Schnauzer (Miniature & Standard)
- Size (Height/Weight)
- 11-20 in/10-50 lbs
- White, Black, or Gray with Some Secondary Coloring
- Enthusiastic and Gentle
- Ideal Parents
- Families, Suburbanites, Tots
- Kid Friendly
- Less Allergenic
- 12-14 years
Originally bred in Germany as a ratter and guard dog, the Standard Schnauzer is often recognized for its arched eyebrows and bushy whiskers and mustache. In fact, its name comes from the German word schnauze, which translates to snout.
The Schnauzer has a square-proportioned, heavy-set, sturdily built body. Strong and agile, it is able to cover ground quickly. The Schnauzer's alert and lively expression is enhanced by its bristly whiskers, eyebrows, and mustache. The dog's outer coat (which is pepper and salt or pure black in color) is also wiry, thick, and hard, while its undercoat is soft and close.
Personality and Temperament
The companionable, playful, spunky, curious, and alert Schnauzer is a well mannered and gentle house dog that loves to be surrounded by engaging activities. It is less aggressive towards dogs than many terriers, and less dominating than other larger Schnauzers. And although it is generally submissive, it can be stubborn or sly. Some schnauzers occasionally have a tendency to bark a lot, but all enjoy the company of children.
The Schnauzer's wire coat requires combing every week, plus shaping and scissoring. Stripping is good for show dogs, while clipping (or styling) is sufficient enough for pets, as it softens the texture of the coat. The exercise requirements of the energetic Miniature Schnauzer can be met with a moderate on leash walk or a playful game in the garden. And although the dog is capable of living outdoors in temperate or warm climates, its emotionally needs are best met with a cozy "dog area" indoors with its family.
HealthThe Schnauzer, with a lifespan of 12 to 14 years, sometimes suffers from health problems like mycobacterium avium infection, cataract and retinal dysplasia. Other major health issues that may affect it are urolithiasis and progressive retinal atrophy (PRA), while some minor health problems include von Willebrand's disease (vWD), myotonia congenita, Schnauzer comedo syndrome, and allergies. A veterinarian may run DNA or eye exams to identify some of these issues.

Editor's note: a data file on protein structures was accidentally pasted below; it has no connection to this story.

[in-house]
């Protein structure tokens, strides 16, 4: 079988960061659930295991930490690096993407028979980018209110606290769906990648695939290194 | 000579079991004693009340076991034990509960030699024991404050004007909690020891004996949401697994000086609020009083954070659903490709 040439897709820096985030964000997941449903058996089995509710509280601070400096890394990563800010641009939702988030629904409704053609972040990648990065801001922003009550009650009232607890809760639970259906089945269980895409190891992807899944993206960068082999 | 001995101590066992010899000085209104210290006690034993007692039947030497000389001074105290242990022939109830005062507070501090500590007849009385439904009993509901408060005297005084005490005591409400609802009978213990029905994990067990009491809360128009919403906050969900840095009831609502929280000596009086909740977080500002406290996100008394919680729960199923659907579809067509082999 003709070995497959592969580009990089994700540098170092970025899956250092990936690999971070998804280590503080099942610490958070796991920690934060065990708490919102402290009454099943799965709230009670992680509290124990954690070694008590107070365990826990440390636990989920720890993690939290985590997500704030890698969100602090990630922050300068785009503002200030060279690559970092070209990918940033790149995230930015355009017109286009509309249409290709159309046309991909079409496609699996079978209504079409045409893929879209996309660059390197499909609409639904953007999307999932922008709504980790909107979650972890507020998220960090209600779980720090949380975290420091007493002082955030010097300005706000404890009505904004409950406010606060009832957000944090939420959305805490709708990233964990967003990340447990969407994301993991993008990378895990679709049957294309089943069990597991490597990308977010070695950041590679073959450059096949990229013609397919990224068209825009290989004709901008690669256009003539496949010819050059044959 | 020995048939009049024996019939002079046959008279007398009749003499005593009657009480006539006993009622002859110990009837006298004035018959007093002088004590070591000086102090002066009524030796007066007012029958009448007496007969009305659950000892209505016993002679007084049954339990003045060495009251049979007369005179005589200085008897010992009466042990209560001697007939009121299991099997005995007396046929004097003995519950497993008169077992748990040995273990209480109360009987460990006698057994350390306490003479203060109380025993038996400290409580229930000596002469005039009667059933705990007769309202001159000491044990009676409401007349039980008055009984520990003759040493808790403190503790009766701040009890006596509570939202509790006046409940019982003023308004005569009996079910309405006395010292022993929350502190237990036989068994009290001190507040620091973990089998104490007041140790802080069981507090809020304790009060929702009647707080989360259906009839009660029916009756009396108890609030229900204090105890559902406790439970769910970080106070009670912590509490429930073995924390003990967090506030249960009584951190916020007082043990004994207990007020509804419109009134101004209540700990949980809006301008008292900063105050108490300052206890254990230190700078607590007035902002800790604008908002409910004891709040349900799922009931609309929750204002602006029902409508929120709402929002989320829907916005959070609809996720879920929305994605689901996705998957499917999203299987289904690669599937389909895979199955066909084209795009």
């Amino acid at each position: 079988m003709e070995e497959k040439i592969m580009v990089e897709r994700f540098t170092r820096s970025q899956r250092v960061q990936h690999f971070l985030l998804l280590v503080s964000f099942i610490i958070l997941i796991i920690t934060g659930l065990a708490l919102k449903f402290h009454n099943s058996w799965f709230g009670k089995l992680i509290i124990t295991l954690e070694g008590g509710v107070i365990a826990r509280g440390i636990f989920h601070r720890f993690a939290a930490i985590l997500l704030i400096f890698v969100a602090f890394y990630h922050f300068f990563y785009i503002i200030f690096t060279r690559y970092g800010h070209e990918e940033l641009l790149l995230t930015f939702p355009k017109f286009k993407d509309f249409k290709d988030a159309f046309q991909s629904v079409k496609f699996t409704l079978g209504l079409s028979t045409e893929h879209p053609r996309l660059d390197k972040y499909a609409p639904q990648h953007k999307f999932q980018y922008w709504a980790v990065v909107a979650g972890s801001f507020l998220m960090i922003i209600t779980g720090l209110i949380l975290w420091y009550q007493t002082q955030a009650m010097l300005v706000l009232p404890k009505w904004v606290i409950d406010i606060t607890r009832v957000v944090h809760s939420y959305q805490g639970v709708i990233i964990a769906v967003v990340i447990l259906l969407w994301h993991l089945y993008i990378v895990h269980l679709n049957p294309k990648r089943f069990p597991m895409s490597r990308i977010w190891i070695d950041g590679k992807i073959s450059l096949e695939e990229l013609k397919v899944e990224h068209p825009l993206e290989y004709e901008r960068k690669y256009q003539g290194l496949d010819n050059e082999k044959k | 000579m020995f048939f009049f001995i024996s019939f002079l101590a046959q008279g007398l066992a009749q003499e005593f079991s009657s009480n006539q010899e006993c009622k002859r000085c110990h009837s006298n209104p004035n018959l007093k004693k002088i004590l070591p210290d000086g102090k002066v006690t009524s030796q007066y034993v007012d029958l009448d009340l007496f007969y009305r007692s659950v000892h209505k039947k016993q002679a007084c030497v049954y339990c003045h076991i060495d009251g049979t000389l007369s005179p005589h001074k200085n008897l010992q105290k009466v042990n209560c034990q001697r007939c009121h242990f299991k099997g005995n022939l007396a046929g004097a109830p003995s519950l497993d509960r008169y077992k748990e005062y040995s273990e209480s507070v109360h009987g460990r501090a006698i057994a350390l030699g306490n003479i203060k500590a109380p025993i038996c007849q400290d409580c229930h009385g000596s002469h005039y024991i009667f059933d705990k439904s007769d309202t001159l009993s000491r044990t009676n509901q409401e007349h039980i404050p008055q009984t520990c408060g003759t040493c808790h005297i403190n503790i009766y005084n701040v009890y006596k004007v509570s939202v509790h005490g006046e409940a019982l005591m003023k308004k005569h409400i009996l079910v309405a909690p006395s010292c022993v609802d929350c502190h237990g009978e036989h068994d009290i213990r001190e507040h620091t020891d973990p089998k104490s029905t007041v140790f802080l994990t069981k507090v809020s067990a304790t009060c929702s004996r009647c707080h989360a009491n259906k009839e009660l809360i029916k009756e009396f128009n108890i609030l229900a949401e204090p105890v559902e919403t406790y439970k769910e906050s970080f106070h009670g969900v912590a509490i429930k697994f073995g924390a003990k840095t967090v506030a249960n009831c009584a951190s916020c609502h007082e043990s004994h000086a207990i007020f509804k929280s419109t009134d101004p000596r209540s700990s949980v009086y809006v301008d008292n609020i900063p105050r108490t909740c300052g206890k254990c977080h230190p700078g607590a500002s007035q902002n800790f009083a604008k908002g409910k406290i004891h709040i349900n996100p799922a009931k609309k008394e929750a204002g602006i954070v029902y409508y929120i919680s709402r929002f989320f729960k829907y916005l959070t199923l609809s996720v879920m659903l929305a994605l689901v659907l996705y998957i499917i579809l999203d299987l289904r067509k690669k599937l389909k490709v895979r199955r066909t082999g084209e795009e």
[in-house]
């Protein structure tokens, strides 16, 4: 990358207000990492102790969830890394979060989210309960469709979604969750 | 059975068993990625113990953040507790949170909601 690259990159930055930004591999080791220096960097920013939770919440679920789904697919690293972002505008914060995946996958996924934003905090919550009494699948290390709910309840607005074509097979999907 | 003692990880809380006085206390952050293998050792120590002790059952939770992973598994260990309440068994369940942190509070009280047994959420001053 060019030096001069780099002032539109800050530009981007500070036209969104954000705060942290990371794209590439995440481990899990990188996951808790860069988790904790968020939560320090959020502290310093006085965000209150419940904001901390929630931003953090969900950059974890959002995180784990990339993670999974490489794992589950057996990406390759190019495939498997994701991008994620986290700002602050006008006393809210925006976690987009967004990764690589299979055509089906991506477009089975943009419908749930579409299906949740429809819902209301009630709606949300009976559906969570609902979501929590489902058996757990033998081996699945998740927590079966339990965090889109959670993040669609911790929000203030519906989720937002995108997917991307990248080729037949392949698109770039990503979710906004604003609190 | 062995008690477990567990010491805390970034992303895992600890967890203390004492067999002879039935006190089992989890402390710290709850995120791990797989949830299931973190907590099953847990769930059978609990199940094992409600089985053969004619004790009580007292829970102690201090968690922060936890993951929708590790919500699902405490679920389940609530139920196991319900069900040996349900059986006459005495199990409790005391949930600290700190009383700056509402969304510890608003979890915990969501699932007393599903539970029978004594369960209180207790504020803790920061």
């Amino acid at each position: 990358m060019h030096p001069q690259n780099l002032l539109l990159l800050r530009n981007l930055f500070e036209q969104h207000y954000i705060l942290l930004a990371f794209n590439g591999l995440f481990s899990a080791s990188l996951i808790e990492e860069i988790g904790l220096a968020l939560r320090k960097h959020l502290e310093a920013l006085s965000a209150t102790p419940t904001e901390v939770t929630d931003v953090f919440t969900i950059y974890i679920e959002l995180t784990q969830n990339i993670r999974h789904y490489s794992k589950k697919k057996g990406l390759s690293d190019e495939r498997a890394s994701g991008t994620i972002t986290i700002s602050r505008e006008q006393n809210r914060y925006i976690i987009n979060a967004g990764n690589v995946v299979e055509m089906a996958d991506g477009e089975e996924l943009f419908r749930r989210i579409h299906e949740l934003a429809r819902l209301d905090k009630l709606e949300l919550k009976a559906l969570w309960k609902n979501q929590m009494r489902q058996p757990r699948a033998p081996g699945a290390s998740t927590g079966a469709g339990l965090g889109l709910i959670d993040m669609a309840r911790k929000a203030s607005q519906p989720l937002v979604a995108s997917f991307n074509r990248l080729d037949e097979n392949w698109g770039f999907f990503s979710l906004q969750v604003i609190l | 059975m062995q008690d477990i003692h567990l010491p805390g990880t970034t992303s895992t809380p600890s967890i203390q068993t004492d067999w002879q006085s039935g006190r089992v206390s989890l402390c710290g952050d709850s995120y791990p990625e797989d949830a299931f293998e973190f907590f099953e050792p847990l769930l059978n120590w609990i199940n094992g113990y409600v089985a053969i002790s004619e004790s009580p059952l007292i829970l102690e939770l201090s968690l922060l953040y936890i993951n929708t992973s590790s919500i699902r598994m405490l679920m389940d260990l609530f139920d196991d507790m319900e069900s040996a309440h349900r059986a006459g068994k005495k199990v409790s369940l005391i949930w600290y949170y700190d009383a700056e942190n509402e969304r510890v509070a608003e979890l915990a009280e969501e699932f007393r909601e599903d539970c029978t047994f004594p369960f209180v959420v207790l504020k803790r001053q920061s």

History and Background
Developed in Germany in the late 19th century, the Miniature Schnauzer was originally bred as a small farm dog to keep the rats and vermin away. It was not only the most popular Schnauzer, but the tiniest of its class, and touted to be the only terrier that did not originate from the European Isle stock. It is also believed the Miniature Schnauzer was derived from crossbreeding Affenpinschers and Poodles with small Standard Schnauzers. Incidentally, the name "Schnauzer" comes from an eponymous show dog exhibited in Germany in 1879; translated from German, the word schnauzer means "small beard."
In Germany, the Miniature Schnauzer was displayed as a distinct breed from the Standard Schnauzer in the late 1890s. However, it was not until 1933, that the American Kennel Club grouped Miniature and the Standard into separate breeds. In the United States, the Miniature is the one and only Schnauzer under the Terrier Group. In England, this breed became part of Schnauzers under the Utility Group.
The Miniature Schnauzer was introduced to the United States much later than the Standard and Giant Schnauzers, but after World War II, the Mini became more popular than the other Schnauzers, eventually becoming the third most popular breed in the U.S. This alert and smart-looking family pet and show dog remains a constant favorite among dog lovers. Today, the Standard Schnauzer is considered one of the preeminent all-around event performance event dogs, and also serves as a therapy, service, and search and rescue dog.